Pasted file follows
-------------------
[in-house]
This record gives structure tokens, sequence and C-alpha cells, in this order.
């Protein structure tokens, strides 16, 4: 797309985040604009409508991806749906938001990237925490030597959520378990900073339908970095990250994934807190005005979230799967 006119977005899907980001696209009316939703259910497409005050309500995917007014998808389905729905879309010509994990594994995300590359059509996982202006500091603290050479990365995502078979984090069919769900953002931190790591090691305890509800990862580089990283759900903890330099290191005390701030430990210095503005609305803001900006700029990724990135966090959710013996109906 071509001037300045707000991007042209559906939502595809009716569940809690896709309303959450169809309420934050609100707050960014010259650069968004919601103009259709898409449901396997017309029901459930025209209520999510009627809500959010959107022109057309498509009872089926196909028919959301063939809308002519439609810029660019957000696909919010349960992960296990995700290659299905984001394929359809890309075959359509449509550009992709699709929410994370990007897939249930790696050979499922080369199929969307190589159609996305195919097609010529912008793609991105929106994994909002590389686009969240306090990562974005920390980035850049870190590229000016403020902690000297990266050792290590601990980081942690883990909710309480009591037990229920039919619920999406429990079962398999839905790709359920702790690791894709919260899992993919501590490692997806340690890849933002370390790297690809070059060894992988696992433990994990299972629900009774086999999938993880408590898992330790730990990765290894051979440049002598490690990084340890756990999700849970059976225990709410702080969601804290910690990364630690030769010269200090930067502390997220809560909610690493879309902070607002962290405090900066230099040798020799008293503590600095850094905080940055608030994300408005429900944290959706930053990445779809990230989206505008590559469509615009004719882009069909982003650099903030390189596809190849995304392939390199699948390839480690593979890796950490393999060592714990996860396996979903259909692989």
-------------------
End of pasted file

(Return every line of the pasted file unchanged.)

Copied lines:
[in-house]
This record gives structure tokens, sequence and C-alpha cells, in this order.
């Protein structure tokens, strides 16, 4: 797309985040604009409508991806749906938001990237925490030597959520378990900073339908970095990250994934807190005005979230799967 006119977005899907980001696209009316939703259910497409005050309500995917007014998808389905729905879309010509994990594994995300590359059509996982202006500091603290050479990365995502078979984090069919769900953002931190790591090691305890509800990862580089990283759900903890330099290191005390701030430990210095503005609305803001900006700029990724990135966090959710013996109906 071509001037300045707000991007042209559906939502595809009716569940809690896709309303959450169809309420934050609100707050960014010259650069968004919601103009259709898409449901396997017309029901459930025209209520999510009627809500959010959107022109057309498509009872089926196909028919959301063939809308002519439609810029660019957000696909919010349960992960296990995700290659299905984001394929359809890309075959359509449509550009992709699709929410994370990007897939249930790696050979499922080369199929969307190589159609996305195919097609010529912008793609991105929106994994909002590389686009969240306090990562974005920390980035850049870190590229000016403020902690000297990266050792290590601990980081942690883990909710309480009591037990229920039919619920999406429990079962398999839905790709359920702790690791894709919260899992993919501590490692997806340690890849933002370390790297690809070059060894992988696992433990994990299972629900009774086999999938993880408590898992330790730990990765290894051979440049002598490690990084340890756990999700849970059976225990709410702080969601804290910690990364630690030769010269200090930067502390997220809560909610690493879309902070607002962290405090900066230099040798020799008293503590600095850094905080940055608030994300408005429900944290959706930053990445779809990230989206505008590559469509615009004719882009069909982003650099903030390189596809190849995304392939390199699948390839480690593979890796950490393999060592714990996860396996979903259909692989």